When looking for a way to make coffee you can be overwhelmed by the myriad options presented to you. With so many choices it’s hard to know what to go with. Here are a few facts about each to help you decide.
Before using any of the methods, a few steps need to take place first. Coffee straight off the tree is not suitable for brewing. Before any brewing can take place berries are processed to remove the fruity flesh and then roasted. Roasting the beans gives the coffee the flavour and depending on how dark the roast can vary from vanilla or caramel to more burnt and astringent flavours. Roasters pride themselves on the blends of different roasts to achieve their signature flavour. Roasted beans should be ground just before brewing to reduce oxidation of the bean.
To make an espresso, one of the most concentrated coffees, an espresso machine is required. A basket with a fine filter is packed with ground coffee beans and locked into place. Once turned on, the machine forces hot water under pressure through the coffee grounds into a cup. The size of the grind and the packing of the coffee will change how long the water takes to pass through the coffee. Baristas will grind and pack the coffee to deliver the espresso flavour they want. Coffee oils emulsify with the water under pressure and a golden ‘crema’ is produced. This crema often provides a pallet for latte art once steam foamed milk is added.
A method that dates back to the late 19th century. The Syphon relies on pressure like the espresso but from a simpler source. Vapour pressure is the force behind syphon coffee. The method uses two glass vessels, one on top of the other. The top vessel has a screen or filter and the ground coffee beans. A small opening at the base of this vessel slots into a similar small opening on the lower vessel which contains water. The water in the lower vessel is heated to boiling and vapour enters the upper vessel. Once the top chamber is full the device is removed from the heat and allowed to cool. The vapour condenses into water and drips into the lower pot, bringing coffee with it as it passes through the grounds. The coffee is still hot enough to drink and can be poured from the lower pot once the top chamber is removed. The syphon is a common way to produce coffee but it isn’t as concentrated as espresso. As such you need more of it to get the same hit.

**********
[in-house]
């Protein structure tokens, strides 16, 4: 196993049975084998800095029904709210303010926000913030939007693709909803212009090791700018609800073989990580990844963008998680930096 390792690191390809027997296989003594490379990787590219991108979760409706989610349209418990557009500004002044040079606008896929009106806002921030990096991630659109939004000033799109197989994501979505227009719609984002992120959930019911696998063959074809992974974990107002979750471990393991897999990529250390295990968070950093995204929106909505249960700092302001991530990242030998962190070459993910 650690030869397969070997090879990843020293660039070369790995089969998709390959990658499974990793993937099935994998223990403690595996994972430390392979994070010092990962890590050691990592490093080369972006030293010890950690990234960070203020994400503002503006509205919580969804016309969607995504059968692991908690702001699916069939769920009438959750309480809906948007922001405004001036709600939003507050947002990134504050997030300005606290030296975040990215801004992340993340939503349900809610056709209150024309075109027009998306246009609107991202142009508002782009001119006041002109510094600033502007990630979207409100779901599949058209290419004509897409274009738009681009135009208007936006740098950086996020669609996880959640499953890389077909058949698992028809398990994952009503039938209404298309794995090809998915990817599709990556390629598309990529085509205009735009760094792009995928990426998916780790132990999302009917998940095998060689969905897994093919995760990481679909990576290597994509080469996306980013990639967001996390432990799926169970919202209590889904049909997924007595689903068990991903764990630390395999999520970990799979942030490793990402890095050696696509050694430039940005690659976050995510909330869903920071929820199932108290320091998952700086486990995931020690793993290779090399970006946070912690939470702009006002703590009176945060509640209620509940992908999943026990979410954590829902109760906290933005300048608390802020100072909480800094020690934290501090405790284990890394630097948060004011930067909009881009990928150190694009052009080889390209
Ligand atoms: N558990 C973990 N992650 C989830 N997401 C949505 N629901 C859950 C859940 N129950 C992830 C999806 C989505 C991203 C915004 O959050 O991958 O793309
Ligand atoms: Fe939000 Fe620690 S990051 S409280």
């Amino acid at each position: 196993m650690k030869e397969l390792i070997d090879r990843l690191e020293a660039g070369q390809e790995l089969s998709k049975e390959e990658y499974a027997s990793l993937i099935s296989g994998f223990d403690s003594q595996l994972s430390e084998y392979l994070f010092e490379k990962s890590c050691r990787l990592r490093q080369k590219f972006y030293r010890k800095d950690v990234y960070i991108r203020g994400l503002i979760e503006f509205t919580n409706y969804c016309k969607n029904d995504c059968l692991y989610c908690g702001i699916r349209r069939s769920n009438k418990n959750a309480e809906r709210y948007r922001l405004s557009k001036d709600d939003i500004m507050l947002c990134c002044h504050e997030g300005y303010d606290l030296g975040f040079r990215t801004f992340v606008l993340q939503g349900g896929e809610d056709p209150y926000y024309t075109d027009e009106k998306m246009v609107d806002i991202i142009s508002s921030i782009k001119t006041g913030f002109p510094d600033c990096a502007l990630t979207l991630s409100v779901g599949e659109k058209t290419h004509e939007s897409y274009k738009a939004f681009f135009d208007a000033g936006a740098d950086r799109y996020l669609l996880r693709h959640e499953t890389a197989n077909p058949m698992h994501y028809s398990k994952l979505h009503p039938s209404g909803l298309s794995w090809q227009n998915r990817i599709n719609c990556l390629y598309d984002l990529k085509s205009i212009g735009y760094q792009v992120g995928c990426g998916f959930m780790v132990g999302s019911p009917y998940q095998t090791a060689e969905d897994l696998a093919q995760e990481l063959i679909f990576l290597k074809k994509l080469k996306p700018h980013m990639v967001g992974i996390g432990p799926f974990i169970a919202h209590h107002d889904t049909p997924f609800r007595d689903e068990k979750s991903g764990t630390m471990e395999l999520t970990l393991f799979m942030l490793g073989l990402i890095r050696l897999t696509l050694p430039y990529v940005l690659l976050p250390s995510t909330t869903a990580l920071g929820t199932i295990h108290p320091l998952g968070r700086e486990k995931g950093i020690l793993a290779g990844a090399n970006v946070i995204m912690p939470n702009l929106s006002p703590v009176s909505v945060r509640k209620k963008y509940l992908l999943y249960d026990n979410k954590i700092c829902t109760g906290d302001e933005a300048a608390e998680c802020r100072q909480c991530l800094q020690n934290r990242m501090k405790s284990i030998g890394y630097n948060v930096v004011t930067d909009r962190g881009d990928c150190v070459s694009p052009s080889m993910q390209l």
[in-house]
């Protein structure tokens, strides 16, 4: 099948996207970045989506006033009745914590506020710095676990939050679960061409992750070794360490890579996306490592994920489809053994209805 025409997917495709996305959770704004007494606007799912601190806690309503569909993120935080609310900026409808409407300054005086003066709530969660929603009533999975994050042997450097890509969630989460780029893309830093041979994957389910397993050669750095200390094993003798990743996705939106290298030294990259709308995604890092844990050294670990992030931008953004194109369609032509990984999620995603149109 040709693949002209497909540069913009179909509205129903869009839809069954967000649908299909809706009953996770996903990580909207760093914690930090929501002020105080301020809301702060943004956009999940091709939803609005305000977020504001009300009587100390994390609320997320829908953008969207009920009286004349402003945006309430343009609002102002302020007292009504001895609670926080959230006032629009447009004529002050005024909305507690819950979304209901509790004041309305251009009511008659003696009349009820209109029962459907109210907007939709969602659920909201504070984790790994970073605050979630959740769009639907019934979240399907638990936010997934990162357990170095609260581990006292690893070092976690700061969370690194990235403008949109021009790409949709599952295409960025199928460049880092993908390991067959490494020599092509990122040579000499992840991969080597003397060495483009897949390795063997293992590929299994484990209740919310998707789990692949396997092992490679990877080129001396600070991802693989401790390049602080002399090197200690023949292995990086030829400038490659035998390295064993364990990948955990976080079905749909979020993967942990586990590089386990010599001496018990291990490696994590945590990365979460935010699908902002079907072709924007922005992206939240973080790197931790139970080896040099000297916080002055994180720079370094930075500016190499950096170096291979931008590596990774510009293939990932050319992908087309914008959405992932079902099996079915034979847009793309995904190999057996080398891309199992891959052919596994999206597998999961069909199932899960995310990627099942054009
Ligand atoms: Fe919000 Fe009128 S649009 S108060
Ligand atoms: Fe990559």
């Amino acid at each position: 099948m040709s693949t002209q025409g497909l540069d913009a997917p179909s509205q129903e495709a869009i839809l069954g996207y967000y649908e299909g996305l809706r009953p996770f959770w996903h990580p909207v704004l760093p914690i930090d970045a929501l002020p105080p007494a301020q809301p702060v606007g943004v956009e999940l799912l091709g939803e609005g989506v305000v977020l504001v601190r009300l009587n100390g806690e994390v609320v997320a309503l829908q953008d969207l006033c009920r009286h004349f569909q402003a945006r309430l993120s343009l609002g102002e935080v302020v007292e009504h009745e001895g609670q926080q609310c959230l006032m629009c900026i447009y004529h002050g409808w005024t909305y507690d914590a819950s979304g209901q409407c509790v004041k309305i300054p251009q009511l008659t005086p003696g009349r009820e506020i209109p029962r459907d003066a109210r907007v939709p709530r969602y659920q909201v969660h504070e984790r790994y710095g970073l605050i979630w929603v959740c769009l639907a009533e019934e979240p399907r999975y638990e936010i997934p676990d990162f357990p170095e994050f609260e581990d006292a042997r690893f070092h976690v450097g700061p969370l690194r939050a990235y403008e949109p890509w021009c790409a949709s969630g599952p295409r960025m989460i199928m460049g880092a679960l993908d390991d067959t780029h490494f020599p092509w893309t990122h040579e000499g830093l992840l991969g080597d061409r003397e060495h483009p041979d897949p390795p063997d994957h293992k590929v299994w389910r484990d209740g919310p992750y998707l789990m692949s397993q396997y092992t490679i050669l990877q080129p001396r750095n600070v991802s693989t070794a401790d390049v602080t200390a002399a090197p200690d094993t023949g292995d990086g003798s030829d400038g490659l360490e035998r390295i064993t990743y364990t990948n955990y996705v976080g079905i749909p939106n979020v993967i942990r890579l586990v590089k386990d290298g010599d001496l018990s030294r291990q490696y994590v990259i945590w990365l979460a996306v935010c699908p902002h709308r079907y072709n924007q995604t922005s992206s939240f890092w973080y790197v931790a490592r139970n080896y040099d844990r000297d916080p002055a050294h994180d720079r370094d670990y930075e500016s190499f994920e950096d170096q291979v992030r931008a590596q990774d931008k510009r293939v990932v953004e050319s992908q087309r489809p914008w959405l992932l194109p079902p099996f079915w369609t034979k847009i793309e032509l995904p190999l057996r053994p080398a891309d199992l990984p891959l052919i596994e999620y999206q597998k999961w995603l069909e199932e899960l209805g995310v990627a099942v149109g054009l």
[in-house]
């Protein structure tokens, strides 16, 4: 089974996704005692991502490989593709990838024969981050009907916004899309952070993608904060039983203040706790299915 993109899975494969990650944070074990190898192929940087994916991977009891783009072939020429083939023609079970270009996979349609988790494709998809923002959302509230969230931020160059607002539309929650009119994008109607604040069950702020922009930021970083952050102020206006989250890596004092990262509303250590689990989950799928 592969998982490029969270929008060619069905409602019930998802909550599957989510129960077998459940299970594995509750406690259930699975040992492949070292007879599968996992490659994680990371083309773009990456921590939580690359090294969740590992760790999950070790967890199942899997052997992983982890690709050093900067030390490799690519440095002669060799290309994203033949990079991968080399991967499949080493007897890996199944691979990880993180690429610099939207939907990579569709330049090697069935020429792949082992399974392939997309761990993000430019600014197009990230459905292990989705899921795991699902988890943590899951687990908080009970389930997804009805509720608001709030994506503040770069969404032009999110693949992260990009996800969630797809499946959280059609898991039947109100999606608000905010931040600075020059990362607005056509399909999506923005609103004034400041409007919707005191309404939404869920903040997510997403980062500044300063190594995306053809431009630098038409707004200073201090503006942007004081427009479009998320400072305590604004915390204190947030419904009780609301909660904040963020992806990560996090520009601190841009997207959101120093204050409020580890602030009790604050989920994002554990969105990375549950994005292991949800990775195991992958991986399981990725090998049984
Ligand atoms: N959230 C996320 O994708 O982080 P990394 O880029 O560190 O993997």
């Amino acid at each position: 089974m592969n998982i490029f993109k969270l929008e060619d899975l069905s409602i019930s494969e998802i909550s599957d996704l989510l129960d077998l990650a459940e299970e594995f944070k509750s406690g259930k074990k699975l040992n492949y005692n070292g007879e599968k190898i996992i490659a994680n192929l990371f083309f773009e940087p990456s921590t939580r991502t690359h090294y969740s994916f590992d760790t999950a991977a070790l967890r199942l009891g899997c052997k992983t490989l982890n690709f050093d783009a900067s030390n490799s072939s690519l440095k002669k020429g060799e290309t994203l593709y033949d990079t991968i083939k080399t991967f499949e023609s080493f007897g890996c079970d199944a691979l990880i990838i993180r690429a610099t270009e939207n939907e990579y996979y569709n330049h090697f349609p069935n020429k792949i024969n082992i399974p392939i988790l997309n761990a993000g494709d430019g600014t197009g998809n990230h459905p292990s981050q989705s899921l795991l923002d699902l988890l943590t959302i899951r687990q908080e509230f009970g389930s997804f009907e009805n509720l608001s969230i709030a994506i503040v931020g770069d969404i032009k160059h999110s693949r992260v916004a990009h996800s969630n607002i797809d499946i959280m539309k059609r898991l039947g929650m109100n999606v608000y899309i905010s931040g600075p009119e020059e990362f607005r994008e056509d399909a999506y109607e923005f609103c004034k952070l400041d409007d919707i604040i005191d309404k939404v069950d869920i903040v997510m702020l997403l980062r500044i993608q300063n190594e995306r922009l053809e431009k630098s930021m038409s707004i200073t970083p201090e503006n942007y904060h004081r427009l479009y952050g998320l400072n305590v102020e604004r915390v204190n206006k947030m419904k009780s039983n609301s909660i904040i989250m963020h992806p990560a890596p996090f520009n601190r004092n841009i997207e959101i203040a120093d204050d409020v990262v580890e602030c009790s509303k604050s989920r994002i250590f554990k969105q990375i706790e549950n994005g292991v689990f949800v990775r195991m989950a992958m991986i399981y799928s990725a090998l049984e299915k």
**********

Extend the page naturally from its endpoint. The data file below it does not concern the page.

A simple process and one used by many at home. The French press is a pot with a screen on a plunger. Ground coffee is put loose in the pot and hot water is poured on top. This is allowed to steep for several minutes depending on desired strength. Once steeped the screen is plunged down pushing coffee grounds to the bottom of the pot. Coffee can then be poured straight out of the pot into a cup. Again it won’t be as concentrated as an espresso and the screen isn’t as fine as a filter paper so some small particulates can make it through, but it’s a quick and reasonably effective brewing method.
An early incarnation of filter coffee brewing introduced in the 1940’s, Chemex employs a flask and thicker filter paper specifically designed for the method. An hourglass shape with a wooden collar in the centre, the bottle neck of the vessel allows for filter paper, the top half holds the coffee grounds and boiling water is run through the ground coffee beans and collected in the lower half. The filter can then be removed and coffee can be poured from the Chemex flask. The fine filter paper removes the oils in the coffee giving a unique flavour to Chemex coffee and producing a rich black coffee with no crema.
The Aeropress method falls somewhere in between filter and espresso coffee. It’s a tube-in-tube system similar to a large syringe with filter paper in the centre. The outer cylinder holds the coffee, hot water and filter paper. The paper is what makes it similar to filter process and if left to drip would yield a similar result. The Aeropress replicates the pressure of the espresso system, when the inner tube is pushed down and compresses the air in the cylinder, forcing the coffee through the filter. The result is a coffee shot with similar strength and flavour to espresso, without the bulky equipment of an espresso machine.
Not a method that can be used for a quick coffee, Cold brewed coffee steeps the coffee grounds in cold or room temperature water. This is left for several hours, usually over night to draw the coffee into the water. Proponents of this method claim that it the resultant brew is less acidic and so features more coffee flavour rather than the burnt notes in an espresso. Once steeping is complete the coffee needs to be pressed and filtered to remove any of the coffee ground particles. Then it can be enjoyed as a cold shot, over ice or with milk as an iced latte.
Each option has pros and cons. The espresso produces the most concentrated coffee with a golden crema it needs a bulky machine, while a French press is a simple one pot option. It comes down to how passionate you are about your coffee compared to how much bench space or money you have. Or you can forget it all and meet your friends at the local café and have somebody else make it.